I’ve experienced many other changes of heart and have seen others go through them as well. I’ve never seen it happen because they got slammed by enough memes and clapbacks about the ludicrousness of their opinions, or were argued into submission. But I’ve consistently seen people change through contact with vulnerable, open people being willing to meet them where they stand.
I’ve seen real heart to hearts make a difference, and that is what I strive to cultivate. At the end of the day, you can’t fight fire with fire, and you can’t fight hate by being louder and angrier than the other side. You have to fight fire with water, and hate and ignorance with love and understanding. Sure, you may not change everyone. You may get hurt being open, but you’ll be a person of love and integrity, and that’s a person worth being.
Truthfully, it feels great to attack things you don’t like. It feels empowering to bash other political beliefs, other ideologies, other groups, and other ways of being human. If it didn’t, America’s political system wouldn’t be broken by a war of polarities. When we fight each other without stopping to consider what both sides really want to accomplish and why, we end up in a gridlock that prevents progress.
The status quo can never stop dissidents, but it can render them useless via conflict. It can stop the minority from getting traction by keeping them focused on attack and defense instead of spreading the truth. So yeah, I’m a punk. I’m a rebel. I think one of the most badass things you can do is fight the system, and the biggest system there is is the culture of division and the human nature of defensiveness.
So I’m going to fight the system and bring down the man, but I’m going to do it with the power of my own vulnerable positivity and willingness to listen. You can call me a bleeding heart, but honestly, that just sounds pretty hardcore to me.
If you’re ready to rebel, and want to make the world better, I’d like to end on some tips and guidelines for making real change around you.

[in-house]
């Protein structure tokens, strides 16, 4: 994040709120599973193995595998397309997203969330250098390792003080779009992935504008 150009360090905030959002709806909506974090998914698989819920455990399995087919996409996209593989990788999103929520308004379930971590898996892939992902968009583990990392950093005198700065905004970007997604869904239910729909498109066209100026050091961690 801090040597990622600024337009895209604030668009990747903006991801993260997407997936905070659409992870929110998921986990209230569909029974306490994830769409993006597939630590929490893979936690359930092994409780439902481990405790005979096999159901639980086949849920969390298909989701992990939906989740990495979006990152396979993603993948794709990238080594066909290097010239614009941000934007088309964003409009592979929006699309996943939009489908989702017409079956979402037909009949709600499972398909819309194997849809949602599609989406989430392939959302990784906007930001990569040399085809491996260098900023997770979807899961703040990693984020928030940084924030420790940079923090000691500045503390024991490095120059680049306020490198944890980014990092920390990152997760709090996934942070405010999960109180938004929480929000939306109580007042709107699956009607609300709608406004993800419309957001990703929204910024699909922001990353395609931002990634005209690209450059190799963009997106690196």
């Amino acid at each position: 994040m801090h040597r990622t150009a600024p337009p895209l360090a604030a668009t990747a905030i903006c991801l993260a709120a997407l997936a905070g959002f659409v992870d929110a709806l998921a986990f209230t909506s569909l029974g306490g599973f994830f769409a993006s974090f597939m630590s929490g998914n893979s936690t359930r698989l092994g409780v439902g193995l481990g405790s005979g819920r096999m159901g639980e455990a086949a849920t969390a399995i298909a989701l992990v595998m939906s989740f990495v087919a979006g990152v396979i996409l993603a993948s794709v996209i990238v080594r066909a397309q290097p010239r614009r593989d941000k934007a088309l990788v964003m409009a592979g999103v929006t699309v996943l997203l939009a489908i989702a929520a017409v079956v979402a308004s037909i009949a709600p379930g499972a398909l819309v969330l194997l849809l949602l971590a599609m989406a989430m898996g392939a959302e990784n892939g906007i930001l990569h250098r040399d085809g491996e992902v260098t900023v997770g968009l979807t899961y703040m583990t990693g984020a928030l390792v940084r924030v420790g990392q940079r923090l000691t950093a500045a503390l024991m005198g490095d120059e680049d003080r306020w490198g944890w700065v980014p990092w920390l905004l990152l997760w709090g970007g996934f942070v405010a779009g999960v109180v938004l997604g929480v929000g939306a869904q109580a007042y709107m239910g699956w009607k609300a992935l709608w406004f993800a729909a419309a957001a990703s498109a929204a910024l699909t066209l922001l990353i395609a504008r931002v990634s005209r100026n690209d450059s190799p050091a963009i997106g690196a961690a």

Disclaimer: remember that sometimes strong action does need to be taken to protect those who need it, and sometimes listening and being compassionate has its limits. Remember that these are just tips for when you want to see change in the world, and it is always okay to remove yourself from toxic people in your life.
If you are getting filled with negativity, you can’t spread positivity, so make sure you surround yourself with people of similar values. Also, it’s very easy to think “Why should I have to work so hard on myself for the sake of others? Why do I have to be so good just because they are being bad?” Even I feel this way sometimes. But remember, you’re not doing this for the people who cause problems. You do this to remove yourself from being the problem. You do this to rise above. You do this for yourself.
1. Get Gandhi about it.
Mahatma Gandhi is quoted as saying “You must be the change you want to see in the world.” What does that look like? Take a second to think about your values and what you’d love to see valued in the world. Do you want tolerance? Time to let the other side talk and live and let live, even when it’s hard. How about authenticity? Be yourself, no matter the pressure. Let people see your flaws, and I guarantee it will inspire confidence in others even if it’s uncomfortable at first.
2. Approach with caution and care.
If you’re about to have a conversation with someone about their views and you know you don’t agree, take a deep breath and make sure you don’t fall into the trap of acting overly aggressive or overly defensive. Cool confidence and active listening are key and keep them from shifting into a state of mind that’s not receptive to alternatives to what they already believe.